In many states, nighttime restrictions for young drivers begin too late to have the greatest impact on fatal crash rates, according to a new study.
Researchers from the Centers for Disease Control and Prevention (CDC) said restrictions that begin at midnight or later “provide minimal protection” as teens rarely are behind the wheel during this time.
The report “Graduated Driver Licensing Night Driving Restrictions and Drivers Aged 16 or 17 Years Involved in Fatal Night Crashes – United States, 2009-2014” was published today in the CDC’s Morbidity and Mortality Weekly Report.
As part of their graduated driver licensing programs, all states except Vermont have restrictions on night driving for teens, according to the report.
“The increased risk is attributed in part to teens’ inexperience with driving in the dark and high-risk behaviors, such as speeding, driving after drinking alcohol, and carrying teen passengers,” the authors wrote.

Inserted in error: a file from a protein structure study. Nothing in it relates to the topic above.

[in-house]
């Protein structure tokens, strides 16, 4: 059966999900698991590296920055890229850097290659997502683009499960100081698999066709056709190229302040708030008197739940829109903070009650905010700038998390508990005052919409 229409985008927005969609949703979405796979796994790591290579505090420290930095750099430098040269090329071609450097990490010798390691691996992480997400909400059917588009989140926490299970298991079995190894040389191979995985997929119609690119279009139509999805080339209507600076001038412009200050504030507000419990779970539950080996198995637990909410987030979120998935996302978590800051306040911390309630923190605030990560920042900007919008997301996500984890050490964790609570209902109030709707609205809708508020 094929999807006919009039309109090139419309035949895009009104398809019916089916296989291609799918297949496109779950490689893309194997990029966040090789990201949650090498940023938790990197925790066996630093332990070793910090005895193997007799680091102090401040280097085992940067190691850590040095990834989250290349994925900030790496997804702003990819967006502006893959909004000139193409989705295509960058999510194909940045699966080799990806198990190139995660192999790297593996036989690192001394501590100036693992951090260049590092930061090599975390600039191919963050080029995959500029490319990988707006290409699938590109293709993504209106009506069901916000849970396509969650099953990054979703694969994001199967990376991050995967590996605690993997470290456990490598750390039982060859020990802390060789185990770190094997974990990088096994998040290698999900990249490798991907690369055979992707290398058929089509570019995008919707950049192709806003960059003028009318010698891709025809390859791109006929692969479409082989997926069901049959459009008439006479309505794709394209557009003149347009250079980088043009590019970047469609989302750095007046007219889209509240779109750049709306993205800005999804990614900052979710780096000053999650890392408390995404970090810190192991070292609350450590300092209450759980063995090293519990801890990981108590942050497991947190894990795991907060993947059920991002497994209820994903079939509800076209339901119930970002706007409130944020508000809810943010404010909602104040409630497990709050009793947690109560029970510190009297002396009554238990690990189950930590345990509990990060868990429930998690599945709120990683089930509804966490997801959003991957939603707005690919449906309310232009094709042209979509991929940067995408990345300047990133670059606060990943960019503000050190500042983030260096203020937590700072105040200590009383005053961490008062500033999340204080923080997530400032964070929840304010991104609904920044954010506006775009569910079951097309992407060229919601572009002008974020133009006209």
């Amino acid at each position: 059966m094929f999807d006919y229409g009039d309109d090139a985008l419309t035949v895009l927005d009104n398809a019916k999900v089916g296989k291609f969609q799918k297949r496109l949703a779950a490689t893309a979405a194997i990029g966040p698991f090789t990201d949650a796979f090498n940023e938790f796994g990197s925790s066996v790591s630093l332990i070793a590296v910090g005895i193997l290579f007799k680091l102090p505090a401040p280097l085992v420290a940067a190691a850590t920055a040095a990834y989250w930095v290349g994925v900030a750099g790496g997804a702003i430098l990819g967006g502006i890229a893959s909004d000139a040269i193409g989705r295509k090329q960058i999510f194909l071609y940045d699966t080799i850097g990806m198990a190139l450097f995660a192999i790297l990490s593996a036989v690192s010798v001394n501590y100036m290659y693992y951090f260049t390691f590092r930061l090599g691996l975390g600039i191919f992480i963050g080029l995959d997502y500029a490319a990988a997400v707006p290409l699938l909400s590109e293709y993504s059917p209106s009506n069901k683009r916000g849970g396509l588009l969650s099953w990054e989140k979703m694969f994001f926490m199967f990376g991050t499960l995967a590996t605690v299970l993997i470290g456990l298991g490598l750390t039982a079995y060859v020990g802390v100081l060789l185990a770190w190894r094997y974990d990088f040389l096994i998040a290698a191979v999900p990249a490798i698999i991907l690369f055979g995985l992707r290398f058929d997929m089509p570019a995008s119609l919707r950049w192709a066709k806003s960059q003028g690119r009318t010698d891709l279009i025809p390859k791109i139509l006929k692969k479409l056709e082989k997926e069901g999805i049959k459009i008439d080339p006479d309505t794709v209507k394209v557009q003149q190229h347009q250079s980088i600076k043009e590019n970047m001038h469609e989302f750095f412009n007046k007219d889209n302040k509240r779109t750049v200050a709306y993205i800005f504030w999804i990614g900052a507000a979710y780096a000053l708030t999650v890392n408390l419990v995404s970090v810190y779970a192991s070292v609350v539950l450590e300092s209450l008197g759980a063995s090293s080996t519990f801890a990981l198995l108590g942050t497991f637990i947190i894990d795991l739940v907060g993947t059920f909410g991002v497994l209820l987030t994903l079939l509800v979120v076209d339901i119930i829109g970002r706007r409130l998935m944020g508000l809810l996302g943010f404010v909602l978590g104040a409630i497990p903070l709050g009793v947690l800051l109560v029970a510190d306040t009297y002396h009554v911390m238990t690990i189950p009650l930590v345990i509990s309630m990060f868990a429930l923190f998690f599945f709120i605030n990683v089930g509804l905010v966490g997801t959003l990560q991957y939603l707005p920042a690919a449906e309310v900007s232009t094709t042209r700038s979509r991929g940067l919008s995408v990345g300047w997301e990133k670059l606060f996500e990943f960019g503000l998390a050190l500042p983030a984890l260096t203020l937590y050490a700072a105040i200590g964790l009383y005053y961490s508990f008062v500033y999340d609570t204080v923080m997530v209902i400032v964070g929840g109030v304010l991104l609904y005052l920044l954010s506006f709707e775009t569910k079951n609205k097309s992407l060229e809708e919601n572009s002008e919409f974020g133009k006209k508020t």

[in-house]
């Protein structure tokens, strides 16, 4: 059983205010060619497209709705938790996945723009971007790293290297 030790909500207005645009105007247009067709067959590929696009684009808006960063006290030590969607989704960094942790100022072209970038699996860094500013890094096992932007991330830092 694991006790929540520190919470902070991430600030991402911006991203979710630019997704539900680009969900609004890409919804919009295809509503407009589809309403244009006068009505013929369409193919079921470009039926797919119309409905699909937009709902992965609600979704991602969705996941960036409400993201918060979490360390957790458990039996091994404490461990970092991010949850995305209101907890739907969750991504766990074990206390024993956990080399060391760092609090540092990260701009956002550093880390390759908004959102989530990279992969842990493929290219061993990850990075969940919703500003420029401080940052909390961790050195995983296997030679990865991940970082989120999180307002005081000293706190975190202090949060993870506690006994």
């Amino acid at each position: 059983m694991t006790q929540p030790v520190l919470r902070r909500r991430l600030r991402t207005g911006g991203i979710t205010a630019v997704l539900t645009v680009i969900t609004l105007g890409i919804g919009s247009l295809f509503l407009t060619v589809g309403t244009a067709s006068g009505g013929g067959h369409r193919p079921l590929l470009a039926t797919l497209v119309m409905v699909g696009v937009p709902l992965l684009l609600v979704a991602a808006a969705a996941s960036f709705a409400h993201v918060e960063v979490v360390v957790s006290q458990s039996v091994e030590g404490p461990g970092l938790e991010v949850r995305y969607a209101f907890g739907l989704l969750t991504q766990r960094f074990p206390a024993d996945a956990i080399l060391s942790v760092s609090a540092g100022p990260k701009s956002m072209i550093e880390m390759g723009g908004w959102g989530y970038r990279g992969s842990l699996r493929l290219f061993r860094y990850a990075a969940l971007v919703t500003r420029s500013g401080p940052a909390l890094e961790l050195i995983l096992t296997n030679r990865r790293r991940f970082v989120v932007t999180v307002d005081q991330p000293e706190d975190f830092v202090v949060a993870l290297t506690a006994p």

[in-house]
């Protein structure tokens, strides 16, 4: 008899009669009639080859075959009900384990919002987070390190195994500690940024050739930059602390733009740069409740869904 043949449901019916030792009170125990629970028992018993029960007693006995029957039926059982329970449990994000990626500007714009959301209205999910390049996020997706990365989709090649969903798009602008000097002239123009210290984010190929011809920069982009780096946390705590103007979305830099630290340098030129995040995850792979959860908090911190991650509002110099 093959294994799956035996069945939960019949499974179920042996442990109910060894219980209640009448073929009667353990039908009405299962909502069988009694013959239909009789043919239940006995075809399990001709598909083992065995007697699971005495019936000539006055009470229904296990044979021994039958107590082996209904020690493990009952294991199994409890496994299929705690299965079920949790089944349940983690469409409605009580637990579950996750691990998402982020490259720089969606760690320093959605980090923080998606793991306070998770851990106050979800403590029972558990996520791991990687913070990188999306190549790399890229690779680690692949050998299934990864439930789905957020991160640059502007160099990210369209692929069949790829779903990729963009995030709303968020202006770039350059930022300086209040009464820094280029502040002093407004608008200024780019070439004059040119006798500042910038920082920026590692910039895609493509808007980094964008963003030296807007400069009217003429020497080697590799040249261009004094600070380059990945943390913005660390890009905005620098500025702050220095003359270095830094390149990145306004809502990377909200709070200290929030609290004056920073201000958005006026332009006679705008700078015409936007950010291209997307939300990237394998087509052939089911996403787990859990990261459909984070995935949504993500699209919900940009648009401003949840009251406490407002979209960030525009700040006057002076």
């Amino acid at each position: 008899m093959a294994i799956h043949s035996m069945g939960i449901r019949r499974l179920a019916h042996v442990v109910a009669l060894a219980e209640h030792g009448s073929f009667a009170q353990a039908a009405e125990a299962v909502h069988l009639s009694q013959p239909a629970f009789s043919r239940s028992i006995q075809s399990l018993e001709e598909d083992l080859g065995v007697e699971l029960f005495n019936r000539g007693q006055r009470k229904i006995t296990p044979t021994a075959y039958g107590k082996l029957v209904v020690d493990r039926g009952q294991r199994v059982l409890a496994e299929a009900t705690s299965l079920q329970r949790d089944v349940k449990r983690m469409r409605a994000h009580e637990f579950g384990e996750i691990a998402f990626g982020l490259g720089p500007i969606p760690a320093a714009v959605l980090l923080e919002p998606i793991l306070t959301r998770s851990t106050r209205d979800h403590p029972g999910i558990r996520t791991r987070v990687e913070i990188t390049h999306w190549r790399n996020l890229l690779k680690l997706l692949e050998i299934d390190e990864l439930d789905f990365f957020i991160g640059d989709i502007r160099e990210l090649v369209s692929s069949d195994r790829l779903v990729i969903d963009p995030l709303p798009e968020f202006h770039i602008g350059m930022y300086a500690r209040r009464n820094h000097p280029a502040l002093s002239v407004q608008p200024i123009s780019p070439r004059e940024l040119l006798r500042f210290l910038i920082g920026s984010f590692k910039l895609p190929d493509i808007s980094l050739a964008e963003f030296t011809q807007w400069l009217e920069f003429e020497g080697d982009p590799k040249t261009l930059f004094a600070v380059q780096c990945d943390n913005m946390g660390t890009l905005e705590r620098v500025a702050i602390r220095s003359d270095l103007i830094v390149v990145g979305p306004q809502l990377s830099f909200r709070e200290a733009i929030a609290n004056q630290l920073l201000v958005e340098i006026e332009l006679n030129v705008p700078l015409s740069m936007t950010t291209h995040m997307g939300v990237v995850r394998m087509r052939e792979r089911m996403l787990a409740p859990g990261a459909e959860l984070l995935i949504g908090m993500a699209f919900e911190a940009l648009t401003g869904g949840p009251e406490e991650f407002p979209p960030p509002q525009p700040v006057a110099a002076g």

Analyzing crash data, they found that during the study period, roughly 31% of the 6,104 fatal crashes involving 16- and 17-year-old drivers occurred at night. Of those, 57% occurred before midnight. However, in 23 states and Washington, D.C., driving restrictions don’t begin until midnight or later.
The authors suggested that states consider starting nighttime driving restrictions earlier and that authorities better enforce seat belt and drinking laws.
“The study results illustrate the importance of each state examining and balancing the unique needs for both mobility and safety of their teen population, particularly related to nighttime travel,” they wrote.